We examine reconciliation and penance to better understand the modern world

Part of the present confusion about the Church’s teachings on the permanence of marriage has focused on apparent contradictions between the 2016 Post-Synodal Apostolic Exhortation Amoris Lætitia of Pope Francis and the 1984 Post-Synodal Apostolic Exhortation Reconciliatio et Pænitentia of Pope St. John Paul II. We today begin a series in which Pope John Paul’s document will be presented in hopes that our readers may benefit from the instruction, patiently delivered with fidelity to the Gospel and the Magisterium, of its saintly author.

To speak of reconciliation and penance is for the men and women of our time an invitation to rediscover, translated into their own way of speaking, the very words with which our savior and teacher Jesus Christ began his preaching: “Repent, and believe in the Gospel,”1 that is to say, accept the good news of love, of adoption as children of God and hence of brotherhood.

Why does the church put forward once more this subject and this invitation?

The concern to know better and to understand modern man and the contemporary world, to solve their puzzle and reveal their mystery, to discern the ferments of good and evil within them, has long caused many people to direct at man and the world a questioning gaze. It is the gaze of the historian and sociologist, philosopher and theologian, psychologist and humanist, poet and mystic: Above all, it is the gaze, anxious yet full of hope, of the pastor.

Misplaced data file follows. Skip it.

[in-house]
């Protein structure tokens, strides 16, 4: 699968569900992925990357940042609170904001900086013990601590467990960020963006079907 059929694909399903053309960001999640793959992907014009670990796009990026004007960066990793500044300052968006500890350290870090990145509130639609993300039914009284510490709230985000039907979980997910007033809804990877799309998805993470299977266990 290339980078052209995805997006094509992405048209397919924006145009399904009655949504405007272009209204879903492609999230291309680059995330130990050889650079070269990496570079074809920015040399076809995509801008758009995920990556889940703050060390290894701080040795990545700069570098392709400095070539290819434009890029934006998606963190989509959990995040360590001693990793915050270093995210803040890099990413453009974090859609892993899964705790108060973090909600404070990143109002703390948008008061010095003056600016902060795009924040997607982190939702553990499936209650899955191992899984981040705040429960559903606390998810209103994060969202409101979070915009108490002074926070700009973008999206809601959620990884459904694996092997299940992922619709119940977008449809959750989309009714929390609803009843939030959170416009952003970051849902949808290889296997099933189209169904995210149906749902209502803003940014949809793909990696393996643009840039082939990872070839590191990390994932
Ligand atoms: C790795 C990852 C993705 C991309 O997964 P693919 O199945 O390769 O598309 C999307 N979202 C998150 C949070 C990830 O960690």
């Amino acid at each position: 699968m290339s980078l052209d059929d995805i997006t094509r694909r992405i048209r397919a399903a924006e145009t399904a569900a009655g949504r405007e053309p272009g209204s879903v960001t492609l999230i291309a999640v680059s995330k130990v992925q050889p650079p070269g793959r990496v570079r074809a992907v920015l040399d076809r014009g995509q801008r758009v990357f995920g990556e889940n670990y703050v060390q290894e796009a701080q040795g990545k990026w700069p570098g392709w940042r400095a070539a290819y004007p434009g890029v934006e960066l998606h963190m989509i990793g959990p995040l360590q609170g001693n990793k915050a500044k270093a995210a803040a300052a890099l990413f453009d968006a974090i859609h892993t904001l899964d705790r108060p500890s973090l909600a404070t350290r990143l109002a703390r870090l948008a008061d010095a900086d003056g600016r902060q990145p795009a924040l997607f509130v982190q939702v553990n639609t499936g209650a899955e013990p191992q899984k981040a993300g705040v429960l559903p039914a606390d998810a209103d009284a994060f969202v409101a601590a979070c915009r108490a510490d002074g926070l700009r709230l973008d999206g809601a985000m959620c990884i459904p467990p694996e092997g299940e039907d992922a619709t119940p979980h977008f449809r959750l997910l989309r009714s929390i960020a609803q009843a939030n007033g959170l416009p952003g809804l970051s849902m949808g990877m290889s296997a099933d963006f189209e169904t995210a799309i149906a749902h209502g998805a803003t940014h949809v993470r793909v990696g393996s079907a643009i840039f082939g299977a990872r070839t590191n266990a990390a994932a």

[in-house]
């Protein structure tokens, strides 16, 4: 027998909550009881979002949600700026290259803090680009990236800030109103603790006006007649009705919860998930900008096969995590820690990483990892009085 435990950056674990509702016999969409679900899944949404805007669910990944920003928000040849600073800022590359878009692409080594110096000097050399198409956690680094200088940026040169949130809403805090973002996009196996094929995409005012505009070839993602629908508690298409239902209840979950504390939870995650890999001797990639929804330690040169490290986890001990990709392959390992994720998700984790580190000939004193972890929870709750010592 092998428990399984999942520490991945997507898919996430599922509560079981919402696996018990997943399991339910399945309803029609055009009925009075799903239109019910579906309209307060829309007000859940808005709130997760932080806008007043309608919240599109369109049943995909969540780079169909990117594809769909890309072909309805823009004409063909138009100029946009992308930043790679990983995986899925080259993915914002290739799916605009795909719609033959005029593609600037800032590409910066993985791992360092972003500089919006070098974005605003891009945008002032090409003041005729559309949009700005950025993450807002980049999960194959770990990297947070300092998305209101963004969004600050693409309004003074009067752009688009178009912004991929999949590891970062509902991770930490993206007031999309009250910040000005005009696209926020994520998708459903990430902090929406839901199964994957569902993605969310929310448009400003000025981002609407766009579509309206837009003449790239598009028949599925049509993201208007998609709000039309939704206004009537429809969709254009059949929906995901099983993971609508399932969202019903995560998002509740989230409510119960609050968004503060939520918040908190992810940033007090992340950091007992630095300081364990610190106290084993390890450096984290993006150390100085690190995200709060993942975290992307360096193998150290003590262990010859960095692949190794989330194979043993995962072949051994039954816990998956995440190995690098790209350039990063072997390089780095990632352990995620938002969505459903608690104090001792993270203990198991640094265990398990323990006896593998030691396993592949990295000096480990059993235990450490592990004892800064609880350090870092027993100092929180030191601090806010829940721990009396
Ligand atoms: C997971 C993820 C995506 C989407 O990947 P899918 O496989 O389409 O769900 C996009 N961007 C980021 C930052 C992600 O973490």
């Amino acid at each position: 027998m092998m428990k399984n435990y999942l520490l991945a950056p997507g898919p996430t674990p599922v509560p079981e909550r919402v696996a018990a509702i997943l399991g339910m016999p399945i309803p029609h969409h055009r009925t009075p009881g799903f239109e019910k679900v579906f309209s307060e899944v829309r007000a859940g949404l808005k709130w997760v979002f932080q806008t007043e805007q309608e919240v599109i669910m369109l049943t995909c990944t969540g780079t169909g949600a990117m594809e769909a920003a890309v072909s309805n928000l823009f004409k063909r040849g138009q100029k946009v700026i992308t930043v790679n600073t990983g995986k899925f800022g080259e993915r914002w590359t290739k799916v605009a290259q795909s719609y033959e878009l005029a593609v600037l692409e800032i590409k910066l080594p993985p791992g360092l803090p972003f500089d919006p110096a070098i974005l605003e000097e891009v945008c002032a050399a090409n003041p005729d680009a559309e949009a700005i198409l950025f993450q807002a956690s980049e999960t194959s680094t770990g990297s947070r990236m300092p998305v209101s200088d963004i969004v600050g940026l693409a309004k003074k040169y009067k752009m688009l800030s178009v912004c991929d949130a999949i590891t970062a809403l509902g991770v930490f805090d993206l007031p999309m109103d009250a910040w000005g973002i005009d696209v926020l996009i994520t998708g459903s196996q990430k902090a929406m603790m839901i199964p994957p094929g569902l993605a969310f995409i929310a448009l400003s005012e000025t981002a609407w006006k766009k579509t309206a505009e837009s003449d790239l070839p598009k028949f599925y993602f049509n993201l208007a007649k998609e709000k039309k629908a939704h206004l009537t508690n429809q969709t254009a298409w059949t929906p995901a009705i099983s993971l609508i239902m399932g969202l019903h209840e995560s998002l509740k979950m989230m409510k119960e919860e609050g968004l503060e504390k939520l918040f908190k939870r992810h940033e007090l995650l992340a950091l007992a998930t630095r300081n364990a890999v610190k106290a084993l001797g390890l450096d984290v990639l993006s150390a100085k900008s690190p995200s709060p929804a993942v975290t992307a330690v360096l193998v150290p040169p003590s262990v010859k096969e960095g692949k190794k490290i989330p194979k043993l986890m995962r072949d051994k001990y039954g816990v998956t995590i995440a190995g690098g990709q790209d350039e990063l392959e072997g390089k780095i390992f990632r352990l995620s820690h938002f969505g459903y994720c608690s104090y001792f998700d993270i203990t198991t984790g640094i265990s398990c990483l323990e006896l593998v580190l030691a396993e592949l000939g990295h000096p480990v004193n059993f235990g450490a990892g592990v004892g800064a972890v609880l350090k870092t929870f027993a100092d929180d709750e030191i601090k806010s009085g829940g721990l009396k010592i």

In an exemplary fashion this is shown on every page of the important pastoral constitution of the Second Vatican Council Gaudium et Spes on the church in the modern world, particularly in its wide-ranging and penetrating introduction. It is likewise shown in certain documents issued through the wisdom and charity of my esteemed predecessors, whose admirable pontificates were marked by the historic and prophetic event of that ecumenical council.

In common with others, the pastor too can discern among the various unfortunate characteristics of the world and of humanity in our time the existence of many deep and painful divisions.

1 Mk 1:15.

Reconciliatio et Pænitentia 1

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